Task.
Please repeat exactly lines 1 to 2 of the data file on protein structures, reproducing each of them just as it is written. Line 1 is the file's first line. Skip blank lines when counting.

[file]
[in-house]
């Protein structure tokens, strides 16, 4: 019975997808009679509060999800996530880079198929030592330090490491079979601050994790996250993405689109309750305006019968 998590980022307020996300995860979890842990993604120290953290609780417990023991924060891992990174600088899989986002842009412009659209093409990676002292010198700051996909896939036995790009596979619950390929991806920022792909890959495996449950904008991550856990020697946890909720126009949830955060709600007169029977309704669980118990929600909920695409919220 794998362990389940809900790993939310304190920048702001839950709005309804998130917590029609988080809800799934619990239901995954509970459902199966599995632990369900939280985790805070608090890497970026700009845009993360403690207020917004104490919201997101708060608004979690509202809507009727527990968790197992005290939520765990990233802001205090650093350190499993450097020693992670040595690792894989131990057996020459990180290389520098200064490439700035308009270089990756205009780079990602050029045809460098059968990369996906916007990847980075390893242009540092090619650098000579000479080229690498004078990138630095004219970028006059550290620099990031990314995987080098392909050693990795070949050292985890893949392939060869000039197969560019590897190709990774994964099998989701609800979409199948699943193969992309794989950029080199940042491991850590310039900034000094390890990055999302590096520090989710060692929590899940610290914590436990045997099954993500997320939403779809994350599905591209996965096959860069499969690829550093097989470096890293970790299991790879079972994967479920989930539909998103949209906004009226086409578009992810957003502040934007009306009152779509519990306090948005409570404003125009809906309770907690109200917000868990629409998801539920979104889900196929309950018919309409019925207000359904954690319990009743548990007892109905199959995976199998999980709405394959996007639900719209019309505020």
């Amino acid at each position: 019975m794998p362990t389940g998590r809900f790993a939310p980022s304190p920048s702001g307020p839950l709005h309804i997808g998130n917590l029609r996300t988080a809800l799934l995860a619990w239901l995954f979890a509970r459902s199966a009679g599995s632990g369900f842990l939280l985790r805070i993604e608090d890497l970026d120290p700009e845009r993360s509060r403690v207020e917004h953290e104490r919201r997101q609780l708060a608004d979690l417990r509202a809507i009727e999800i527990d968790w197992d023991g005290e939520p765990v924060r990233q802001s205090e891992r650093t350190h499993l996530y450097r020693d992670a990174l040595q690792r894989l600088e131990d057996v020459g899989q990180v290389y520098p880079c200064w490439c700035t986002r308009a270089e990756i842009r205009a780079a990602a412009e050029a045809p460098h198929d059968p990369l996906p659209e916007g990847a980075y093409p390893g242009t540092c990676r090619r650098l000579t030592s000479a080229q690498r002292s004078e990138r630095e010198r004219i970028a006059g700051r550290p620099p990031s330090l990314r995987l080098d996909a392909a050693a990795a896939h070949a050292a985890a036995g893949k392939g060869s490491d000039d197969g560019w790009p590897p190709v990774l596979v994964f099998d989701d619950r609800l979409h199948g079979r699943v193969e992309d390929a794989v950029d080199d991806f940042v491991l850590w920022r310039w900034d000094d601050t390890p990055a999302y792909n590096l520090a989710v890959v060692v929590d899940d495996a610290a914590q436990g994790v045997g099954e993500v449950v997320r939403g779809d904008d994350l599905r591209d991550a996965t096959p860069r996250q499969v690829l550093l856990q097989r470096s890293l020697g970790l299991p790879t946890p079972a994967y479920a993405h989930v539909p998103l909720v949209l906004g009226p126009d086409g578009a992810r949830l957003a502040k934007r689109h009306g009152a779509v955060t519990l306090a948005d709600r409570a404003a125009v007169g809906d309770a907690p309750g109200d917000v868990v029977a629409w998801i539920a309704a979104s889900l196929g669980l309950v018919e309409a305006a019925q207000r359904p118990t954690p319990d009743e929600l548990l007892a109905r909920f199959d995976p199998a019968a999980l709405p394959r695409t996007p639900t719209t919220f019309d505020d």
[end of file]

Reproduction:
[in-house]
């Protein structure tokens, strides 16, 4: 019975997808009679509060999800996530880079198929030592330090490491079979601050994790996250993405689109309750305006019968 998590980022307020996300995860979890842990993604120290953290609780417990023991924060891992990174600088899989986002842009412009659209093409990676002292010198700051996909896939036995790009596979619950390929991806920022792909890959495996449950904008991550856990020697946890909720126009949830955060709600007169029977309704669980118990929600909920695409919220 794998362990389940809900790993939310304190920048702001839950709005309804998130917590029609988080809800799934619990239901995954509970459902199966599995632990369900939280985790805070608090890497970026700009845009993360403690207020917004104490919201997101708060608004979690509202809507009727527990968790197992005290939520765990990233802001205090650093350190499993450097020693992670040595690792894989131990057996020459990180290389520098200064490439700035308009270089990756205009780079990602050029045809460098059968990369996906916007990847980075390893242009540092090619650098000579000479080229690498004078990138630095004219970028006059550290620099990031990314995987080098392909050693990795070949050292985890893949392939060869000039197969560019590897190709990774994964099998989701609800979409199948699943193969992309794989950029080199940042491991850590310039900034000094390890990055999302590096520090989710060692929590899940610290914590436990045997099954993500997320939403779809994350599905591209996965096959860069499969690829550093097989470096890293970790299991790879079972994967479920989930539909998103949209906004009226086409578009992810957003502040934007009306009152779509519990306090948005409570404003125009809906309770907690109200917000868990629409998801539920979104889900196929309950018919309409019925207000359904954690319990009743548990007892109905199959995976199998999980709405394959996007639900719209019309505020």